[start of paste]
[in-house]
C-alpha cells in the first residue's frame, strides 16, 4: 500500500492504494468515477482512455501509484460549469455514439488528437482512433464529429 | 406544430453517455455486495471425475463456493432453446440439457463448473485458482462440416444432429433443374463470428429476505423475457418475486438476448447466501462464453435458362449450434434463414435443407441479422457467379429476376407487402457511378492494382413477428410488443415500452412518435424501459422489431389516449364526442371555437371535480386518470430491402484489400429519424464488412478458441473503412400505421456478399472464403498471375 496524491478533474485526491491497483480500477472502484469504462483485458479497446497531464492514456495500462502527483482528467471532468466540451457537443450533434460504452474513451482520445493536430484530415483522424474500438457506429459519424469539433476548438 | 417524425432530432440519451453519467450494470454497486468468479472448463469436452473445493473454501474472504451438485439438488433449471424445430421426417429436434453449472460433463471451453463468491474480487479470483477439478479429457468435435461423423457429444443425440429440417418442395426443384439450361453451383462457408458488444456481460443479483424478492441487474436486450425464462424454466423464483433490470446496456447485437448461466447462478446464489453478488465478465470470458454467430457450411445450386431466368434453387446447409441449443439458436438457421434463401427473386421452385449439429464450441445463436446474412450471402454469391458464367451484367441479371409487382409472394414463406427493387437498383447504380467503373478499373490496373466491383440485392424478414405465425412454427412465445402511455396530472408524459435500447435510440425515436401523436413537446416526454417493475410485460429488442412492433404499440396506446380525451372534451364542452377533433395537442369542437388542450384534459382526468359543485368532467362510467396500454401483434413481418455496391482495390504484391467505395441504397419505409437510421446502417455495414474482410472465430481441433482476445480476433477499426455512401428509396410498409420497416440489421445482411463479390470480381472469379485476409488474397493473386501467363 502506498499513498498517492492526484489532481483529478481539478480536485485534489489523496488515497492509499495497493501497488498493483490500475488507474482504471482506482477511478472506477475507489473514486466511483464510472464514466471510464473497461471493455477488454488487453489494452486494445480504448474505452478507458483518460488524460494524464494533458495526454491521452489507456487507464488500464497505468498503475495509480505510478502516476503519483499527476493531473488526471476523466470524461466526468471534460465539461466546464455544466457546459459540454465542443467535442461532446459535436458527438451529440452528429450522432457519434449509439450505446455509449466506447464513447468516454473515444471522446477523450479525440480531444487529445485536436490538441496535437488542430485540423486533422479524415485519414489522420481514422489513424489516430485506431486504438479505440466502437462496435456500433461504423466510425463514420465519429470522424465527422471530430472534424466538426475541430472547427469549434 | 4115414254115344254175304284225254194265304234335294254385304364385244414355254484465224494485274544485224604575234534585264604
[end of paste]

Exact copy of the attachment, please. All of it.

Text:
[in-house]
C-alpha cells in the first residue's frame, strides 16, 4: 500500500492504494468515477482512455501509484460549469455514439488528437482512433464529429 | 406544430453517455455486495471425475463456493432453446440439457463448473485458482462440416444432429433443374463470428429476505423475457418475486438476448447466501462464453435458362449450434434463414435443407441479422457467379429476376407487402457511378492494382413477428410488443415500452412518435424501459422489431389516449364526442371555437371535480386518470430491402484489400429519424464488412478458441473503412400505421456478399472464403498471375 496524491478533474485526491491497483480500477472502484469504462483485458479497446497531464492514456495500462502527483482528467471532468466540451457537443450533434460504452474513451482520445493536430484530415483522424474500438457506429459519424469539433476548438 | 417524425432530432440519451453519467450494470454497486468468479472448463469436452473445493473454501474472504451438485439438488433449471424445430421426417429436434453449472460433463471451453463468491474480487479470483477439478479429457468435435461423423457429444443425440429440417418442395426443384439450361453451383462457408458488444456481460443479483424478492441487474436486450425464462424454466423464483433490470446496456447485437448461466447462478446464489453478488465478465470470458454467430457450411445450386431466368434453387446447409441449443439458436438457421434463401427473386421452385449439429464450441445463436446474412450471402454469391458464367451484367441479371409487382409472394414463406427493387437498383447504380467503373478499373490496373466491383440485392424478414405465425412454427412465445402511455396530472408524459435500447435510440425515436401523436413537446416526454417493475410485460429488442412492433404499440396506446380525451372534451364542452377533433395537442369542437388542450384534459382526468359543485368532467362510467396500454401483434413481418455496391482495390504484391467505395441504397419505409437510421446502417455495414474482410472465430481441433482476445480476433477499426455512401428509396410498409420497416440489421445482411463479390470480381472469379485476409488474397493473386501467363 502506498499513498498517492492526484489532481483529478481539478480536485485534489489523496488515497492509499495497493501497488498493483490500475488507474482504471482506482477511478472506477475507489473514486466511483464510472464514466471510464473497461471493455477488454488487453489494452486494445480504448474505452478507458483518460488524460494524464494533458495526454491521452489507456487507464488500464497505468498503475495509480505510478502516476503519483499527476493531473488526471476523466470524461466526468471534460465539461466546464455544466457546459459540454465542443467535442461532446459535436458527438451529440452528429450522432457519434449509439450505446455509449466506447464513447468516454473515444471522446477523450479525440480531444487529445485536436490538441496535437488542430485540423486533422479524415485519414489522420481514422489513424489516430485506431486504438479505440466502437462496435456500433461504423466510425463514420465519429470522424465527422471530430472534424466538426475541430472547427469549434 | 4115414254115344254175304284225254194265304234335294254385304364385244414355254484465224494485274544485224604575234534585264604